Can White Shooters Be Terrorists?
Comparing coverage of the Christchurch massacre to US mass shootings
On Friday, March 15 a man identified as Brenton Harrison Tarrant walked into two mosques in Christchurch, New Zealand and perpetrated the largest mass shooting in the country’s history, killing 49 people. In the hours that followed, details emerged about a manifesto that Tarrant had written, in which he explicitly states that the attacks were motivated by white supremacist, anti-immigrant ideology.
Over the course of the next day, a social media frenzy broke out as politicians, celebrities and ordinary citizens took to Twitter, Facebook and other platforms to express their sorrow and outrage. Some users, including actor-director George Takei, scorned the media for failing to label Tarrant a terrorist, implying this stems from racial bias.
Interestingly, this narrative is not a new one: Takei’s criticism echoes those made in the aftermath of the 2017 Las Vegas shooting, in which another white man, Stephen Paddock, killed 58 people. Take, for example, these two tweets:
Journalists and public figures asserted that the media intentionally avoided calling Paddock a terrorist because he was white. Instead, they tended to refer to him as a lone wolf, or speculated about his mental health. Muslim or black shooters, critics argued, would not have been afforded the same sympathetic treatment.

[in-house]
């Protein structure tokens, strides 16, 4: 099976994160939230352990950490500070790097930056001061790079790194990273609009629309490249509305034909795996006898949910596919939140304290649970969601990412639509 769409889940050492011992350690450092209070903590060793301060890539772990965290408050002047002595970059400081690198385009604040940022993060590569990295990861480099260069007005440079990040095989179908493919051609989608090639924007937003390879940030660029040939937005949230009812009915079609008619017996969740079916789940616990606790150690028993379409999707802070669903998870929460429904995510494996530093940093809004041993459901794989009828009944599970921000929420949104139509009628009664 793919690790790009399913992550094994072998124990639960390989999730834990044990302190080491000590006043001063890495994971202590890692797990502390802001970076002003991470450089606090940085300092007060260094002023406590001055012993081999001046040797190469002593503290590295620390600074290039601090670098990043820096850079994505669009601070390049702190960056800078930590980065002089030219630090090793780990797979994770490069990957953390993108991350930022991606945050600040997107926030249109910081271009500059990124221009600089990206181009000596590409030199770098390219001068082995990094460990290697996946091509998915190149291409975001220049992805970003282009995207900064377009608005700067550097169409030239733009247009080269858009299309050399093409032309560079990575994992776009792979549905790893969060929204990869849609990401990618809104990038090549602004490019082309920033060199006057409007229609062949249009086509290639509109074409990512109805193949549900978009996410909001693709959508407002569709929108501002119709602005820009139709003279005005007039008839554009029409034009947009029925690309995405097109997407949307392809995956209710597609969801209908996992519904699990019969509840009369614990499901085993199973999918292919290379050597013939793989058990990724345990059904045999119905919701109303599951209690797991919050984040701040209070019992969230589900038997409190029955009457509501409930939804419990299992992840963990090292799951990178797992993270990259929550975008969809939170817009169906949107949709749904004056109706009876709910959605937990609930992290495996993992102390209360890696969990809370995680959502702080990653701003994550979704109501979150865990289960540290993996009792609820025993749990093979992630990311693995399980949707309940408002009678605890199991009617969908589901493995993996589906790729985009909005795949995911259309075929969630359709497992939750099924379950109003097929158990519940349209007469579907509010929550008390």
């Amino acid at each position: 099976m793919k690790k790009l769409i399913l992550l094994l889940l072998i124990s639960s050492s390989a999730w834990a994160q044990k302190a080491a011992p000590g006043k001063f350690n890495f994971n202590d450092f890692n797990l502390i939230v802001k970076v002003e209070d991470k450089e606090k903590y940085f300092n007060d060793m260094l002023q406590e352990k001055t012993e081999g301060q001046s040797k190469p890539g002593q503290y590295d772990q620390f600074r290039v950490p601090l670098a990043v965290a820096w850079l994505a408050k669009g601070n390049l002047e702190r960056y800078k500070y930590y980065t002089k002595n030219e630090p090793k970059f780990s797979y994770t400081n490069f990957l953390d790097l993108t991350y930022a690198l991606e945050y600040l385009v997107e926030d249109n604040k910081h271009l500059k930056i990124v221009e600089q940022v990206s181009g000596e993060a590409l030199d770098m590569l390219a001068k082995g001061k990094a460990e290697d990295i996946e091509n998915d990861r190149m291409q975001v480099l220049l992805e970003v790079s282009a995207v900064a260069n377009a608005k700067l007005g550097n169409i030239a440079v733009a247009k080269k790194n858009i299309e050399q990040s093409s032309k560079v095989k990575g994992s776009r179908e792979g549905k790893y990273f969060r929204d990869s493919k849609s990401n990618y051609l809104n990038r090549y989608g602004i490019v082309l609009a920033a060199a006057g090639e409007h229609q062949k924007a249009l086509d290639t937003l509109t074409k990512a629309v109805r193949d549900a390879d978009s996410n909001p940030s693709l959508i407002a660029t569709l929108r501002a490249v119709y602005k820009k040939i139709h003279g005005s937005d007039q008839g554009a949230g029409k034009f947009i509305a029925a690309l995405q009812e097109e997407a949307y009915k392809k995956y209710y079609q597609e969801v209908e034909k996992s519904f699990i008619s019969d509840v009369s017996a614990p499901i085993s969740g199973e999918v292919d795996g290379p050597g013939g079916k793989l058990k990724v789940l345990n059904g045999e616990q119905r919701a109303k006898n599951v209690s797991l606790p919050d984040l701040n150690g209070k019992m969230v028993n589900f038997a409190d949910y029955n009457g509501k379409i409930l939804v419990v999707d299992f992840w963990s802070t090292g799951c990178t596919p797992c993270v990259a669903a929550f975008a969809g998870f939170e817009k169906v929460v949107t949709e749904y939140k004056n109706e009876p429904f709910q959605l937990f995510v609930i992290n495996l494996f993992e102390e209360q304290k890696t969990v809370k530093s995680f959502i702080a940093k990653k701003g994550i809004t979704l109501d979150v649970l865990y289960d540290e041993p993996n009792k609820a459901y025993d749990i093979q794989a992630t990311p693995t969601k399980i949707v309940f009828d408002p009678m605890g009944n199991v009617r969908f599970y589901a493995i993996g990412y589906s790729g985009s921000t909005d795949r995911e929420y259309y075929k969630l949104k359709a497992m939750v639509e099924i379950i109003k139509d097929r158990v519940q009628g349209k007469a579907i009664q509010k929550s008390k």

Is it true that the media are more likely to associate Muslim shooters than white shooters with terrorism? Is this the case even when shooters are clearly motivated by ideologies of white supremacy or Islamophobia?
To answer this question, I use computer-assisted methods to analyze 11,495 articles that discuss mass shootings published between 1999-2018 in The New York Times, The Washington Post and The Wall Street Journal. I focus on newspaper coverage of US shootings with seven or more casualties, of which there have been 24 during this time frame. I identify perpetrators by race and religion, and calculate the prevalence of words like “terrorism” and “extremism” in articles about white shooters versus those about Muslim shooters.
It turns out that the words “terrorism” and “terrorist” are much more likely to appear in articles about the four Muslim shooters than in those about the seventeen white shooters in my dataset. 57% of articles mentioning Muslims compared to only 14% of articles related to whites contain these words. More tellingly, they appear in only 26% of articles discussing ideologically motivated white shooters, who are individuals openly affiliated with white-supremacist or alt-right ideologies. Similarly, words like “extremist,” “radicalism,” “militant,” and “fanaticism,” appeared in 41% of articles about Muslim perpetrators, in only 13% of articles about white perpetrators, and in 26% of articles mentioning ideologically motivated white shooters.